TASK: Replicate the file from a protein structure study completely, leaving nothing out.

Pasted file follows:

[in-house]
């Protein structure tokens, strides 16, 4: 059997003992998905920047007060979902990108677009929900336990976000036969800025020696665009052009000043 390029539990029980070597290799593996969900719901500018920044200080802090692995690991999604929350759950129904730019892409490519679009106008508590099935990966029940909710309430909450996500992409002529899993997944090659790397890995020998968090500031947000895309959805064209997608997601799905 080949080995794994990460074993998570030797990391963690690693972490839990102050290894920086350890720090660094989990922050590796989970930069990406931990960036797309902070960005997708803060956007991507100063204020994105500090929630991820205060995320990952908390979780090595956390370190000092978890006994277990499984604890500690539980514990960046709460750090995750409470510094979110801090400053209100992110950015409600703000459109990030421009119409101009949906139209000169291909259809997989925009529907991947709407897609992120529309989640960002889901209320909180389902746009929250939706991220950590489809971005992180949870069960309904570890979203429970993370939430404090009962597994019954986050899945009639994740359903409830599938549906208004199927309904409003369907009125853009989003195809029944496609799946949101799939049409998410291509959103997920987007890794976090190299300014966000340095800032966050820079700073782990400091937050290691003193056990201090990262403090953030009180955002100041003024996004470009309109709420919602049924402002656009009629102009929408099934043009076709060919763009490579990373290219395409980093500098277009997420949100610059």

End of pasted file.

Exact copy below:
[in-house]
């Protein structure tokens, strides 16, 4: 059997003992998905920047007060979902990108677009929900336990976000036969800025020696665009052009000043 390029539990029980070597290799593996969900719901500018920044200080802090692995690991999604929350759950129904730019892409490519679009106008508590099935990966029940909710309430909450996500992409002529899993997944090659790397890995020998968090500031947000895309959805064209997608997601799905 080949080995794994990460074993998570030797990391963690690693972490839990102050290894920086350890720090660094989990922050590796989970930069990406931990960036797309902070960005997708803060956007991507100063204020994105500090929630991820205060995320990952908390979780090595956390370190000092978890006994277990499984604890500690539980514990960046709460750090995750409470510094979110801090400053209100992110950015409600703000459109990030421009119409101009949906139209000169291909259809997989925009529907991947709407897609992120529309989640960002889901209320909180389902746009929250939706991220950590489809971005992180949870069960309904570890979203429970993370939430404090009962597994019954986050899945009639994740359903409830599938549906208004199927309904409003369907009125853009989003195809029944496609799946949101799939049409998410291509959103997920987007890794976090190299300014966000340095800032966050820079700073782990400091937050290691003193056990201090990262403090953030009180955002100041003024996004470009309109709420919602049924402002656009009629102009929408099934043009076709060919763009490579990373290219395409980093500098277009997420949100610059």